Question: What are the steps in the complete shot firing cycle?

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Question: What are the steps in the complete shot firing cycle?

Post by Guest on 8/14/2017, 11:26 pm

Question: What are the steps in the complete shot firing cycle?

I have read bits and pieces of it and have attempted to summarize it here.

Shooting Cycle Technique

Please reply with possible additions or corrections.

I am slowly developing my technique so as to shoot the rounds in a consistent manner. In my studies on shooting I have found that this is important.
I am writing this also to fix it in my memory.

Here are ancient tomes on the subject:
https://bookspublicdomain.com/Shooting/Automatic-Pistol-Shooting-by-Walter-Winans.html
https://bookspublicdomain.com/Shooting/The-Modern-Pistol-and-How-to-Shoot-It-by-Walter-Winans.html
https://bookspublicdomain.com/Shooting/A-B-C-of-Snap-Shooting-by-Horace-Fletcher.html

These are all from other shooters.

Between shots I deep-breathe to steady my nerves and reduce the wobble of the sights. Not to mention my dependence on the oxygen bottle. One author pointed out that when in competition and when the sound of firing begins in any situation, a person's adrenaline may rise somewhat.

Since Bullseye shooting is usually done with a 45 degree stance, I can look straight down my right arm to make sure it is straight with my elbow slightly rotated counter-clockwise to reduce the recoil bending my elbow. I should tense slightly all the muscles from my wrist through my shoulder.  But not so much as to start the wobbling. The wrist, arm, and shoulder act as the stock of a rifle.

The grip should be tight enough to control the recoil; because, a grip that is too loose will cause an automatic to fail to eject the previous empty brass and cycle the next round in. A grip that is too tight will cause extra wobble of the sights. The wobble will never disappear 100%. I have read it described as about the tightness of grip as when using a hammer.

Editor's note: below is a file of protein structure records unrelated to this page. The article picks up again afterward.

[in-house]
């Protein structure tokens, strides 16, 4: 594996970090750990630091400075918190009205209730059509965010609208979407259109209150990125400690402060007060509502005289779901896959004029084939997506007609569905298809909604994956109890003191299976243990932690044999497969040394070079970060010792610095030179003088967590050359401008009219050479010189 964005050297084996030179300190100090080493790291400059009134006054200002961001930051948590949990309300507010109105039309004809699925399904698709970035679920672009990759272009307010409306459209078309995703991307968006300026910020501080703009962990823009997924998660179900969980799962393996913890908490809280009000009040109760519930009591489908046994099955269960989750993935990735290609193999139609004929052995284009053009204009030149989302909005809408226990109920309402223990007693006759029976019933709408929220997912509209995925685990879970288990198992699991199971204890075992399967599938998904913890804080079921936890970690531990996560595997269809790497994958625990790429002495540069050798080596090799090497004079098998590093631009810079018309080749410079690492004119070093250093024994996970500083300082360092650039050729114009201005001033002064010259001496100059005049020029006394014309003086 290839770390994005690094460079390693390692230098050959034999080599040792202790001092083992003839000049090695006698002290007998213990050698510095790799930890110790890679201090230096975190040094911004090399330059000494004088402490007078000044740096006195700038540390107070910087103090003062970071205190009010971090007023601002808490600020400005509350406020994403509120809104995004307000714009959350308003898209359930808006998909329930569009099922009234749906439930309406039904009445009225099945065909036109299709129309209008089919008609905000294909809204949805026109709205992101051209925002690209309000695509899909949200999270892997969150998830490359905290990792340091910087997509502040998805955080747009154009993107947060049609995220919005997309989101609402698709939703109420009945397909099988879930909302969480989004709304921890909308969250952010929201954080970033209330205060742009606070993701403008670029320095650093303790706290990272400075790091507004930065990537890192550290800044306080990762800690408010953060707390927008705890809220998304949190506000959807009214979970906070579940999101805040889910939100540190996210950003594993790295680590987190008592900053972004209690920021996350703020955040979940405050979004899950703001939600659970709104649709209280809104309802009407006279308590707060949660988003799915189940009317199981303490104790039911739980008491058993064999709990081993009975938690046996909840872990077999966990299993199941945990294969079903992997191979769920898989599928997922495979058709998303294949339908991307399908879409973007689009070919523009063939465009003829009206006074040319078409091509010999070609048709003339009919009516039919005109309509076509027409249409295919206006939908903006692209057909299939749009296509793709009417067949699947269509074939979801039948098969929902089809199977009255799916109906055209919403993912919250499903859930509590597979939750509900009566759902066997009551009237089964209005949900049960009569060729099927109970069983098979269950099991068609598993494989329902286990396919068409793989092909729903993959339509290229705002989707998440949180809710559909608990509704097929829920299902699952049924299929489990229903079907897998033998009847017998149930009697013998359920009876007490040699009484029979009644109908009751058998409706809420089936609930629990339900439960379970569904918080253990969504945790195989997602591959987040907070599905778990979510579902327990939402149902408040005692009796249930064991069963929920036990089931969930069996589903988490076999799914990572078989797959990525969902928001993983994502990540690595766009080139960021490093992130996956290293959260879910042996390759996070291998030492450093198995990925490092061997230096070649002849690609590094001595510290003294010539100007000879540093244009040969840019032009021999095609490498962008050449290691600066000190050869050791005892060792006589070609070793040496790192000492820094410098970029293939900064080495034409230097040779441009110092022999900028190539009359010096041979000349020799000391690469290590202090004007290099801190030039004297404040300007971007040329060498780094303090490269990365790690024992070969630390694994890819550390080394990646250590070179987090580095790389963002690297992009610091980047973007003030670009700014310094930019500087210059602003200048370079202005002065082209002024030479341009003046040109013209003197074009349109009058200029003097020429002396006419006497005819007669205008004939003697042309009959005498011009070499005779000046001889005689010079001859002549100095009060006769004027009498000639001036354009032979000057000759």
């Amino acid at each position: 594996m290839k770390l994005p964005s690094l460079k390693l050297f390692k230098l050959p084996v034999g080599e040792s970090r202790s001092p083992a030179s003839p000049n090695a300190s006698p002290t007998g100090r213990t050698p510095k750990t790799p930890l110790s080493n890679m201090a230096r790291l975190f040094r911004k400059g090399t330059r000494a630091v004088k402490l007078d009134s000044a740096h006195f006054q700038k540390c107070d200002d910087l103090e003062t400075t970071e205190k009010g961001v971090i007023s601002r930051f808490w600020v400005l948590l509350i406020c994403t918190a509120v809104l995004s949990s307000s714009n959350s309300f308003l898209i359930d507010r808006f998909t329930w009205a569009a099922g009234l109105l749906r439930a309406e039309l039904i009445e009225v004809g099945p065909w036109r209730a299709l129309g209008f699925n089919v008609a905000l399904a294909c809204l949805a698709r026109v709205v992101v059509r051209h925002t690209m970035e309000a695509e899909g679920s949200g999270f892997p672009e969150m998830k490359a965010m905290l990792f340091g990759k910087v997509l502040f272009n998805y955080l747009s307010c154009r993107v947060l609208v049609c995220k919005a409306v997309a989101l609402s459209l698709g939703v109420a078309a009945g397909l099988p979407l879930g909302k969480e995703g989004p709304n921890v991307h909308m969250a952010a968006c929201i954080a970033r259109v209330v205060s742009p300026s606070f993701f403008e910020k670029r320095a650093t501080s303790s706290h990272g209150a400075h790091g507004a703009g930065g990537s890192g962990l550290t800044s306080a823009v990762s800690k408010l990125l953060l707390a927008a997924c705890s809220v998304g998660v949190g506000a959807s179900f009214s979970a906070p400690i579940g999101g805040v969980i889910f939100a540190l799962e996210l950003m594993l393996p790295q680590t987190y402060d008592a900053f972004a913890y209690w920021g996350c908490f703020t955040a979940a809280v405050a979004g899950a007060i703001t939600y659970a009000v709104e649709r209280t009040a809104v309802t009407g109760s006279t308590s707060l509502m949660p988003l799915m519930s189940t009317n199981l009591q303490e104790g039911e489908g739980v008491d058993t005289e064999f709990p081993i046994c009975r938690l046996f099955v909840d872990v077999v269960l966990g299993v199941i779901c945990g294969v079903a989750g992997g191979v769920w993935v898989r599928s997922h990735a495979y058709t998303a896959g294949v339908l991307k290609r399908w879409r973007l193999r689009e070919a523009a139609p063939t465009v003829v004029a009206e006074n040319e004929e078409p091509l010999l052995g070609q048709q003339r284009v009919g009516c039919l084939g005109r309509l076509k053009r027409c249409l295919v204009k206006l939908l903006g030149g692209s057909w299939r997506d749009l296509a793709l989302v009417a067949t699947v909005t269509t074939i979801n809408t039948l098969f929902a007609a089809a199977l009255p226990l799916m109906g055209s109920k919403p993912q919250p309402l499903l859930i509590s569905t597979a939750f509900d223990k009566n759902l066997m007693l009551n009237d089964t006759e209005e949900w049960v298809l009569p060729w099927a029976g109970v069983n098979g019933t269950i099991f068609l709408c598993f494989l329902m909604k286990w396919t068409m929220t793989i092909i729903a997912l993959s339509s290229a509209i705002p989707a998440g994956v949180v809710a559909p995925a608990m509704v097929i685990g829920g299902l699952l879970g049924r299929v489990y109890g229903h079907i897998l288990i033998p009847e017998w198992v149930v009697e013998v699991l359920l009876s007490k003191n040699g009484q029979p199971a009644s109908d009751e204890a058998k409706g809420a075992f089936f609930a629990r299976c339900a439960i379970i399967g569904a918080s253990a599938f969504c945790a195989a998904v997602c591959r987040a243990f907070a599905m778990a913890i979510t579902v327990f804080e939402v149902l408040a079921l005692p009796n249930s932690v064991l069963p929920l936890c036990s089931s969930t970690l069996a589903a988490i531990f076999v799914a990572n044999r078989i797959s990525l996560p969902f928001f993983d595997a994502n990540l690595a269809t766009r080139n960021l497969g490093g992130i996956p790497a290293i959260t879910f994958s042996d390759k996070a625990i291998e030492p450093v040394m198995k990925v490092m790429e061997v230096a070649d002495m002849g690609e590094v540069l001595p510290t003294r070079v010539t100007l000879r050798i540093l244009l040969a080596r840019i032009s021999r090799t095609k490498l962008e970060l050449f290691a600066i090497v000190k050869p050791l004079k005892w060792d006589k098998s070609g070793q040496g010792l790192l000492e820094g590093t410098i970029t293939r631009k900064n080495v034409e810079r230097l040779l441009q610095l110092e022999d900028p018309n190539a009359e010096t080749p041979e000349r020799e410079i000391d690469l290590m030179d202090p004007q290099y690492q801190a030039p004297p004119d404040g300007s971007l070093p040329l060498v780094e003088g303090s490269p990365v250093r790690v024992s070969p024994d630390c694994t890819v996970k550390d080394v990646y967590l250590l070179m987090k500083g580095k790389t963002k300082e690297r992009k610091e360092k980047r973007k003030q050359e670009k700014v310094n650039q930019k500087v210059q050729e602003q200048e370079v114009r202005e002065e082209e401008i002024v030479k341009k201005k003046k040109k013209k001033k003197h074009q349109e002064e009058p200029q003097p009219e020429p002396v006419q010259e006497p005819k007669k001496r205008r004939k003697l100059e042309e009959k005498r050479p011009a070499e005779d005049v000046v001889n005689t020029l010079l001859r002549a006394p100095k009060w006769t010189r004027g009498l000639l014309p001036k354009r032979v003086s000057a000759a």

Since I use a red dot sight, (an old man's crutch and accepted in competition today,) I locate and orient the dot in the center of the sight. Slowly I raise the gun until the sight is on the target. With a red dot one does not have to concentrate on the front sight, just keep the dot on the bullseye. THEN put the finger inside the guard and on the trigger. Most put the middle of the first segment of the finger on the center of the trigger. Putting the finger inside the guard too soon may cause an unsafe and embarrassing negligent discharge.

Slowly but steadily squeeze the trigger straight back. The sound of the shot should be a surprise to avoid anticipating or jerking the trigger.

Let the trigger reset, take the finger out of the guard, lower the gun, and start the cycle again.

Thanks in advance for your wisdom on this subject.

Guest
Guest


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Re: Question: What are the steps in the complete shot firing cycle?

Post by Ed Hall on 9/2/2017, 10:01 am

Just a couple thoughts: